Jamie has a wealth of experience having worked in the Computer Industry for over 34 years - cutting his teeth in IT-MIS he quickly discovered a talent for handling complex technical issues, building sophisticated infrastructure solutions to meet enterprise business requirements and talking to people at all levels of an organisation to share knowledge.
With his passion for security and networking being long standing, having been a leader in the early Antivirus industry with his own scanning software and having built and maintained the Cisco routing and switching infrastructure for Europe’s first Application Service Provider, his career has always been focused on the cutting edge of security and infrastructure solutions which he enjoys mastering and telling anyone who will listen how great these new technologies are.
Jamie lives in Portsmouth, England with his long-suffering wife, two kids and a Cavachon called Lottie, and in his spare time he enjoys retro computer gaming, poker and virtual reality.
Attackers continue to target Microsoft identities to gain access to connected Microsoft applications and federated SaaS applications. Additionally, attackers continue to progress their attacks in these environments, not by exploiting vulnerabilities, but by abusing native Microsoft functionality to achieve their objective. The attacker group Nobelium, linked with the SolarWinds attacks, has been documented using native functionality like the creation of Federated Trusts  to enable persistent access to a Microsoft tenant.
This article demonstrates an additional native functionality that when leveraged by an attacker enables persistent access to a Microsoft cloud tenant and lateral movement capabilities to another tenant. This attack vector enables an attacker operating in a compromised tenant to abuse a misconfigured Cross-Tenant Synchronization (CTS) configuration and gain access to other connected tenants or deploy a rogue CTS configuration to maintain persistence within the tenant. Vectra AI has not observed the use of this technique in the wild but given the historical abuse of similar functionality — Vectra AI presents details for defenders to understand how the attack would present and how to monitor for its execution. In addition, the article will review how Vectra AI customers currently have coverage — and have had coverage from day one of the functionality being released for this technique through their AI-driven detections and Vectra Attack Signal IntelligenceTM.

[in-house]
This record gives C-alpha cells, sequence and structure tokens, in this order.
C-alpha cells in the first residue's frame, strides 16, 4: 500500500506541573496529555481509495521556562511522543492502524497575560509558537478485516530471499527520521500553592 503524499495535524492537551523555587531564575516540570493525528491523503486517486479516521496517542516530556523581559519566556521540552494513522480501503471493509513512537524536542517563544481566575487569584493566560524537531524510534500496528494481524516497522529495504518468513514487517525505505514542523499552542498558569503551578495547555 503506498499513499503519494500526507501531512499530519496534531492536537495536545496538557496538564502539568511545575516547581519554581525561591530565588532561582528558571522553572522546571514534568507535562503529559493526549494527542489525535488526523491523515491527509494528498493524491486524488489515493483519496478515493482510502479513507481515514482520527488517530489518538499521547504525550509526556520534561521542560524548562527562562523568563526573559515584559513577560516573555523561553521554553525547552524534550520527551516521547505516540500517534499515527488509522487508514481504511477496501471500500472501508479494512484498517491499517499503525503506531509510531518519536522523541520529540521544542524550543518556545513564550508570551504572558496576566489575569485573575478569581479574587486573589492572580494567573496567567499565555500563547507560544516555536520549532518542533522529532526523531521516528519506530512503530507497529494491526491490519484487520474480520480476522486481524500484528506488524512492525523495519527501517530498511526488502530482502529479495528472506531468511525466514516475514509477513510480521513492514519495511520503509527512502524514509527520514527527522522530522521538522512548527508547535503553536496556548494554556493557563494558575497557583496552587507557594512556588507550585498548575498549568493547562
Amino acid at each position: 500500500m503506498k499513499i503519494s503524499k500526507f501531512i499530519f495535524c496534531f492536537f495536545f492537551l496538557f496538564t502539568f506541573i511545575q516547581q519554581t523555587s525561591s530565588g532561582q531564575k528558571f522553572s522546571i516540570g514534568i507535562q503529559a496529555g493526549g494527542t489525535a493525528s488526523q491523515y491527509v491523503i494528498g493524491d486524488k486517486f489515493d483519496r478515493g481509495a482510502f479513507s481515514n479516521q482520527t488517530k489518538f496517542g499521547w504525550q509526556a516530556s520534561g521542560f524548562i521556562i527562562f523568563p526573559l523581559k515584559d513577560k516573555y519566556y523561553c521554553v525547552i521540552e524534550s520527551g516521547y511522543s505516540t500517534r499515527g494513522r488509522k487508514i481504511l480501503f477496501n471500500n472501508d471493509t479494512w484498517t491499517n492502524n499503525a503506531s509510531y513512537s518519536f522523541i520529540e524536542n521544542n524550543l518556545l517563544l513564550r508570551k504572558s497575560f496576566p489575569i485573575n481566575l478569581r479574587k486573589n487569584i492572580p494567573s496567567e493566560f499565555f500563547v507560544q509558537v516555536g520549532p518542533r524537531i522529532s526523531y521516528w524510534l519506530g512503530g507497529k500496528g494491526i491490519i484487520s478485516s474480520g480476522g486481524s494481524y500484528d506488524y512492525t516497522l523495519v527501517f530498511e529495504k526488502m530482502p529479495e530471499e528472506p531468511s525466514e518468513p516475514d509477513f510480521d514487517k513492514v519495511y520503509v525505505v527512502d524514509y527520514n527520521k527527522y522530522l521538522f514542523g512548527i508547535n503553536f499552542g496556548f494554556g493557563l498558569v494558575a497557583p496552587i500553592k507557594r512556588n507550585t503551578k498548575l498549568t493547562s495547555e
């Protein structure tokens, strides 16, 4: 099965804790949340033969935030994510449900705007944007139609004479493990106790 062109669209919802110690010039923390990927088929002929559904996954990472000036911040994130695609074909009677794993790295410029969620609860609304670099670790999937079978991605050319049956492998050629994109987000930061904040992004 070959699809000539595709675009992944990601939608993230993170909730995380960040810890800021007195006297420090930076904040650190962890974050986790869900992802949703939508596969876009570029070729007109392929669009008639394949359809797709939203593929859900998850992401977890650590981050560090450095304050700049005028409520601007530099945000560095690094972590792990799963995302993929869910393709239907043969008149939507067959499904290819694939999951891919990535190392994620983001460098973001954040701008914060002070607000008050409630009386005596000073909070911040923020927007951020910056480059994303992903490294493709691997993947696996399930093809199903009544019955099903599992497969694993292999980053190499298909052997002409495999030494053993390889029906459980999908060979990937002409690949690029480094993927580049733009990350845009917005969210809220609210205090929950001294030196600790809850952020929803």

CTS is a new feature from Microsoft that enables organizations to synchronize users and groups from other source tenants and grant them access to resources (both Microsoft and non-Microsoft applications) in the target tenant. CTS features build on previous B2B trust configurations enabling automated and seamless collaboration between different tenants and is a feature that many organizations will look to adopt.  
CTS is a powerful and useful feature for organizations like business conglomerates with multiple tenants across affiliated companies, but also opens potential reconnaissance, lateral movement and persistence attacks by bad actors if not configured and managed correctly. Read on for the potential risks and attack paths that adversaries can leverage to exploit CTS to abuse trust relationships from a potentially compromised tenant to any other tenant configured with a CTS trust relationship.
The exploitation techniques follow Assumed Compromise philosophy. The techniques used in these exploits assume that an identity has been compromised in a Microsoft cloud environment. In a real-world setting, this could originate from a browser compromise on an Intune-managed endpoint with a Microsoft-managed identity.
|Source tenant||Tenant from where users & groups are getting synced|
|Target tenant||Tenant with resources where users & groups are getting synced|